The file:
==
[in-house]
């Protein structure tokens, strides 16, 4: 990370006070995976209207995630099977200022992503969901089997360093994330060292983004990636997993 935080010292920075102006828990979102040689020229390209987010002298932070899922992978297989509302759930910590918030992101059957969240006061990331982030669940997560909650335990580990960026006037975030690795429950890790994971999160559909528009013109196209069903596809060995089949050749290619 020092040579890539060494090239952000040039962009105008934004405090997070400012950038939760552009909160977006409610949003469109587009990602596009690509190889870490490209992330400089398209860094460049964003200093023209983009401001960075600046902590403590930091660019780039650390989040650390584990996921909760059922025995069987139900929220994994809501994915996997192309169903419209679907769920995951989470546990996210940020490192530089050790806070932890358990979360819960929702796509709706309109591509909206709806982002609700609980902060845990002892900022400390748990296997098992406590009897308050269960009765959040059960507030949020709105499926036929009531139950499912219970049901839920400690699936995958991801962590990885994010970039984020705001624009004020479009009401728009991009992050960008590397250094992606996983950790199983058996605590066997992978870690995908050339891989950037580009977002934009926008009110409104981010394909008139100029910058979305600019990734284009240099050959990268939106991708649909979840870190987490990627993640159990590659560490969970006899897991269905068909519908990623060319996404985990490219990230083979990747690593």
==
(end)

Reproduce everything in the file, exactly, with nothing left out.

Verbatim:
[in-house]
């Protein structure tokens, strides 16, 4: 990370006070995976209207995630099977200022992503969901089997360093994330060292983004990636997993 935080010292920075102006828990979102040689020229390209987010002298932070899922992978297989509302759930910590918030992101059957969240006061990331982030669940997560909650335990580990960026006037975030690795429950890790994971999160559909528009013109196209069903596809060995089949050749290619 020092040579890539060494090239952000040039962009105008934004405090997070400012950038939760552009909160977006409610949003469109587009990602596009690509190889870490490209992330400089398209860094460049964003200093023209983009401001960075600046902590403590930091660019780039650390989040650390584990996921909760059922025995069987139900929220994994809501994915996997192309169903419209679907769920995951989470546990996210940020490192530089050790806070932890358990979360819960929702796509709706309109591509909206709806982002609700609980902060845990002892900022400390748990296997098992406590009897308050269960009765959040059960507030949020709105499926036929009531139950499912219970049901839920400690699936995958991801962590990885994010970039984020705001624009004020479009009401728009991009992050960008590397250094992606996983950790199983058996605590066997992978870690995908050339891989950037580009977002934009926008009110409104981010394909008139100029910058979305600019990734284009240099050959990268939106991708649909979840870190987490990627993640159990590659560490969970006899897991269905068909519908990623060319996404985990490219990230083979990747690593």